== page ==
We have the queen on our stamps and currency. Being a British overseas territory, we are ultimately governed by the queen. To honour her, we include her picture on stamps and coins, and we even have a portrait of her in the airport. The names of royals come up in various buildings around the island, such as Fort Victoria and Queen Elizabeth Park.
Our currency is equal to the American Dollar because many multinational corporations have bases in Bermuda and prefer the Bermuda dollar for transactions. Also, the U.S. being our closest neighbour means we can more easily trade with them with an equal currency.
Bermudians can get British citizenship. As a Bermudian passport classifies you as a British overseas territory citizen, that means you can apply for a British passport and receive consular support and protection from the UK.
Our health care is private. Like the U.S., there is no state run health care on the scale that the UK has in the form of the NHS. This means that health care costs are very high.
We have some British products in stores…With a dedicated Marks and Spencers an FCUK, and grocery stores that bring in Waitrose products, you’re definitely able to access British fashion and goods on island.
But we have a lot of American ones too. We also have a lot of American products, and most of our snack food items and non-perishables are shipped in from the U.S. – it’s closer, and cheaper, and as a result we’re more familiar with U.S. brands.
Guns are illegal here. Like in Britain, gun ownership is strictly prohibited. We still have problems with gang violence, but it’s extremely difficult to get a hold of guns on island.
We follow American holidays most of the time. Instead of following British observations of holidays like mother’s day, we follow the American calendar. In addition, due to the large population of Americans on island we often have events for the 4th of July and Thanksgiving.
We have a governor. As we are a British overseas territory, our parliament is more like the UK parliament than the U.S. congress, and we are ultimately presided over by the queen’s representative on island, the governor.
Most of us sound more like Americans than Britons. Of course accents on island vary greatly, but most of us sound more American in general, having more of an American accent with short ‘a’ sounds, and being more familiar with American slang than British slang. We would rather call a song “turnt” than to call it “a banger.”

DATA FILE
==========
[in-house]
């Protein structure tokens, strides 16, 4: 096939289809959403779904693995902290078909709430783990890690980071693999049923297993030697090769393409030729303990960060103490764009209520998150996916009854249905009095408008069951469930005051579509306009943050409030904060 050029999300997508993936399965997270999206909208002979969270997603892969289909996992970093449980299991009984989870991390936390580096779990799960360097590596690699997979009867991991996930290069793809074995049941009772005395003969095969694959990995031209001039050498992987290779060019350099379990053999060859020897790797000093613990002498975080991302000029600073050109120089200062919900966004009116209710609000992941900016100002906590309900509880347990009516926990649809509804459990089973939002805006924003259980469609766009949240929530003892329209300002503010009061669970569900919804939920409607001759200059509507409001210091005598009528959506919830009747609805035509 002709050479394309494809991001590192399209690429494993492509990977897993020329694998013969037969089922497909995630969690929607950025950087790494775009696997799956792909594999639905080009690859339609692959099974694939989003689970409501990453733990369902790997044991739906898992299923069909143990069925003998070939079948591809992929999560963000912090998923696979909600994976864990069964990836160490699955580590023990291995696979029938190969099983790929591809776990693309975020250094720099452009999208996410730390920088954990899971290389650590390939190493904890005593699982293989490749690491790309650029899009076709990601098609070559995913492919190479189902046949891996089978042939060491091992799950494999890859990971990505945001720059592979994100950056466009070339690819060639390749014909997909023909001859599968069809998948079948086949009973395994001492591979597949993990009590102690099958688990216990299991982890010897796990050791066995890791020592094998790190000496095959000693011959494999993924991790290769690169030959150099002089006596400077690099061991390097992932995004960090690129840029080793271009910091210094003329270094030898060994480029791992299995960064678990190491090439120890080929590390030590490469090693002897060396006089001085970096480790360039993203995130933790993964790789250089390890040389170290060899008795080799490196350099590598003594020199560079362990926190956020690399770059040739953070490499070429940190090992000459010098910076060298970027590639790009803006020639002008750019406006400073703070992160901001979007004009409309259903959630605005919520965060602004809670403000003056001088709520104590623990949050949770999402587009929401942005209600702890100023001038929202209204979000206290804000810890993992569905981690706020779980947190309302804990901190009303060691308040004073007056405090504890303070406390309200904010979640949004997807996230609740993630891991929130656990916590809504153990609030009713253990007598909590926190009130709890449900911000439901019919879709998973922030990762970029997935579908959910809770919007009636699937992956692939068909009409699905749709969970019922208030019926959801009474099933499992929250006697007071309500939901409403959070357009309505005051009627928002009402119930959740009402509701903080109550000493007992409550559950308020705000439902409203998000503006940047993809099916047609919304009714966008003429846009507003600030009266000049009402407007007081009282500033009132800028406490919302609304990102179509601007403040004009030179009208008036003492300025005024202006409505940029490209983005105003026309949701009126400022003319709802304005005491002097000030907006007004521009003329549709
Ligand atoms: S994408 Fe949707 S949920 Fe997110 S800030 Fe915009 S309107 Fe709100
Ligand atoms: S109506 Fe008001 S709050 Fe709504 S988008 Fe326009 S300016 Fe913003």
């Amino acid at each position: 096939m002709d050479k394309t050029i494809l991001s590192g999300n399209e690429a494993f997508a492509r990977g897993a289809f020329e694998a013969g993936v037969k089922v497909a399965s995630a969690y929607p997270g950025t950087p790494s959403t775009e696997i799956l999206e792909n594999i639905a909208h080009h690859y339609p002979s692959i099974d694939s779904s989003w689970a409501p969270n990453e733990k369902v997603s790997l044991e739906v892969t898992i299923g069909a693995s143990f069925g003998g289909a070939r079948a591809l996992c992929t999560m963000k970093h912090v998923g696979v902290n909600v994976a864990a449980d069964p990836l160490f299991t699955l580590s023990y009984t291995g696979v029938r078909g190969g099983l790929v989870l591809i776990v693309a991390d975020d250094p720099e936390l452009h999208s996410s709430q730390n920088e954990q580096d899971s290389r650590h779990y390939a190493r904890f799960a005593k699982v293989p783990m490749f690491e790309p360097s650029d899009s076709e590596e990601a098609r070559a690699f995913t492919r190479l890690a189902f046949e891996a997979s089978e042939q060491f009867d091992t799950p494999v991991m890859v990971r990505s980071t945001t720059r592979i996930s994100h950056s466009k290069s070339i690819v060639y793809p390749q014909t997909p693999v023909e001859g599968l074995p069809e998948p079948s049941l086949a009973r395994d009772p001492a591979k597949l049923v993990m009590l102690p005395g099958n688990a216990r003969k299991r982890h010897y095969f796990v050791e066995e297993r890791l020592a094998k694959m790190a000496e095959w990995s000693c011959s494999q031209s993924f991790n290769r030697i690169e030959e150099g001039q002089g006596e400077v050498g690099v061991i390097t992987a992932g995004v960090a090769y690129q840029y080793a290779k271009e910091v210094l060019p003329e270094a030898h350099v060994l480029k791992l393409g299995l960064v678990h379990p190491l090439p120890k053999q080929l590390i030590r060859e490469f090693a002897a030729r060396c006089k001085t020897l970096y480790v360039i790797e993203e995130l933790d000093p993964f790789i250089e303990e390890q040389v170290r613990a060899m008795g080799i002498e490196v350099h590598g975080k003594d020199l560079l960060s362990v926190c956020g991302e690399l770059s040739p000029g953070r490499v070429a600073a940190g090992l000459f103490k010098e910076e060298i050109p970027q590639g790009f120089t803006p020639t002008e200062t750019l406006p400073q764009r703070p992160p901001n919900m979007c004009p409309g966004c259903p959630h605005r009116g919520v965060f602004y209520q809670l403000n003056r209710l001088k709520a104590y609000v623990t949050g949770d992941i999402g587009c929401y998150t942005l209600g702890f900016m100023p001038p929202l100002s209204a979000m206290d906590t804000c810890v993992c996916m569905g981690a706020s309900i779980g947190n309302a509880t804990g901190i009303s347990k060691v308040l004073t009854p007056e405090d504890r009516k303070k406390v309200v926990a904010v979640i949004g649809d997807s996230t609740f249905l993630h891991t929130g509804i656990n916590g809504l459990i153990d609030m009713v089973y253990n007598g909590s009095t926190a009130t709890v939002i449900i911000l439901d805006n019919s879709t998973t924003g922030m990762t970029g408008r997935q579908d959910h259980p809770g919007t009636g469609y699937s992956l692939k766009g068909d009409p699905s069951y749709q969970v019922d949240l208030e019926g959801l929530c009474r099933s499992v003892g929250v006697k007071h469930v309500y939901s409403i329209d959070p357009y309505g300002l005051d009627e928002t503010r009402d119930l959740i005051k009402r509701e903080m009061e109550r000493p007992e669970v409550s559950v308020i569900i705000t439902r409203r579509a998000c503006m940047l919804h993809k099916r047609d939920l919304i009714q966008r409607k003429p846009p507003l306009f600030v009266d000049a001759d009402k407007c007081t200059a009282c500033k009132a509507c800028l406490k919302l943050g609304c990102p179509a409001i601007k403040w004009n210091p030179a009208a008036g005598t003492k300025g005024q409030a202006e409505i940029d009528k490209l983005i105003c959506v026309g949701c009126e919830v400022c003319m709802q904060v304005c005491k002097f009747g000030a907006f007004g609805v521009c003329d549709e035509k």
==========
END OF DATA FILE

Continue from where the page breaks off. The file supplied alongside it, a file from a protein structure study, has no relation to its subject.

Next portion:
Our national sport is cricket. Like the UK, our national sport is cricket. The sport originated in England, and our Cup Match tournament still takes place each year to highlight our dedication to the sport.
We get mostly American channels. Unless you have an Ex-Pat TV box, most Bermudian cable networks show American channels, one hour later than the shows air in the U.S., due to the time difference.
Most of us have a kettle in our homes. In the most British fashion, most of us see a kettle as an integral part of the kitchen. Besides being used to make tea, quickly boiled water is useful for a cooking many meals and a multitude of household tasks.
Tipping highly is expected. Because Bermuda is a relatively affluent country, high tipping is expected. This is in contrast to the UK, where tipping is rarely expected. Bermuda is unique in that tipping of grocery packers and gas station attendants is expected – in fact, having these jobs at all is pretty unique to Bermuda.
Our laws are closer to British ones. Our laws are based on the common law legal system of England and Wales, but some laws are influenced by U.S. legal practices.
Community is important to us. In Bermuda, community is paramount. Like the U.S. we are very friendly, and can start conversations with anyone. This is probably where we are most far away from our governing country; we are tight knit and make it a top priority to get to know each other.